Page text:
Waking Up with Knee Pain? Here’s What Your Body’s Trying to Tell You

Once you’ve ruled out something like bruising from bumping into furniture on a late-night trip to the bathroom, you might start running through the list of other possible causes of knee pain to help determine your treatment options — and whether or not you’ll still be able to tackle the workout you had planned for today.

Image Credit: Anut21ng/iStock/GettyImages

Here, Joshua Goldman, MD, an orthopedic surgeon and associate clinical professor at UCLA, explains why you might wake up with knee pain and what to do when it happens.

1. You Have Runner’s Knee

An ache in the front of the knee and around your kneecap in the morning can be a sign of runner’s knee, or patellofemoral pain syndrome (PFPS), according to the American Academy of Orthopaedic Surgeons (AAOS). It happens when the kneecap gets misaligned and no longer sits in the trochlear groove — the notch at the end of the femur bone.

This type of injury can result from overuse of the knee or under-conditioning of the hip and inner quadricep muscles. While PFPS is quite common in runners, it can also occur from many other sports and activities.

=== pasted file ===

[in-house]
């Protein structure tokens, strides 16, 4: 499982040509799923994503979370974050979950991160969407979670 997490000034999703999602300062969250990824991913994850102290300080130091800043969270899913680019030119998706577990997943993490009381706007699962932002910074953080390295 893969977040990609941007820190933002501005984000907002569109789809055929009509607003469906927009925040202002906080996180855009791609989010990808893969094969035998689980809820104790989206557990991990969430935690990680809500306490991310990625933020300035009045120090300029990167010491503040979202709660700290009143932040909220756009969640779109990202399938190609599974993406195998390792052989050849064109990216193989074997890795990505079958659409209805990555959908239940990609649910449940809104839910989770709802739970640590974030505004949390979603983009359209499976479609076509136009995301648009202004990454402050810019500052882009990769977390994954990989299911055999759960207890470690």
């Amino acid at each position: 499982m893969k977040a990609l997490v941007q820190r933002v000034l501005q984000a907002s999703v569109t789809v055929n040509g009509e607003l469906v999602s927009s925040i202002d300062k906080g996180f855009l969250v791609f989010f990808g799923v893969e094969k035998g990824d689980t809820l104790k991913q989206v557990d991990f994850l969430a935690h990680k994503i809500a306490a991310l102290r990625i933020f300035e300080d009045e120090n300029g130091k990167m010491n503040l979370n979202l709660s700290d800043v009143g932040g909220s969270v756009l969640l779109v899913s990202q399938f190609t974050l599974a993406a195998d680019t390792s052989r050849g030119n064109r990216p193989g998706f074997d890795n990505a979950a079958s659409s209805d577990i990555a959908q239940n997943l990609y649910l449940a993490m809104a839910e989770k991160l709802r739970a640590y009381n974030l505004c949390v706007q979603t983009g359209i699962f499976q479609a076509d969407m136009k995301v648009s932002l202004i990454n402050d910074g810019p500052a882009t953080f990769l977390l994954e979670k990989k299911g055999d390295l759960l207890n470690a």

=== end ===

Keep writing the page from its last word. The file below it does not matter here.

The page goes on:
Fix It

Icing your knee before bed can reduce swelling and minimize overnight symptoms. You can treat persistent discomfort with the standard RICE method — which stands for rest, ice, compression and elevation — by staying off the affected leg, applying ice at 20-minute intervals, wrapping it lightly with a bandage and elevating your knee above your heart whenever possible, according to the AAOS.

In the long term, physical therapy can correct any hip weakness or quadricep imbalance to help with recovery and prevent future injury.

2. You Have Iliotibial Band Syndrome

Iliotibial band syndrome, or ITBS for short, is similar in origin to runner’s knee. While this pain is more common ‌during‌ activity, it can also manifest as aching overnight.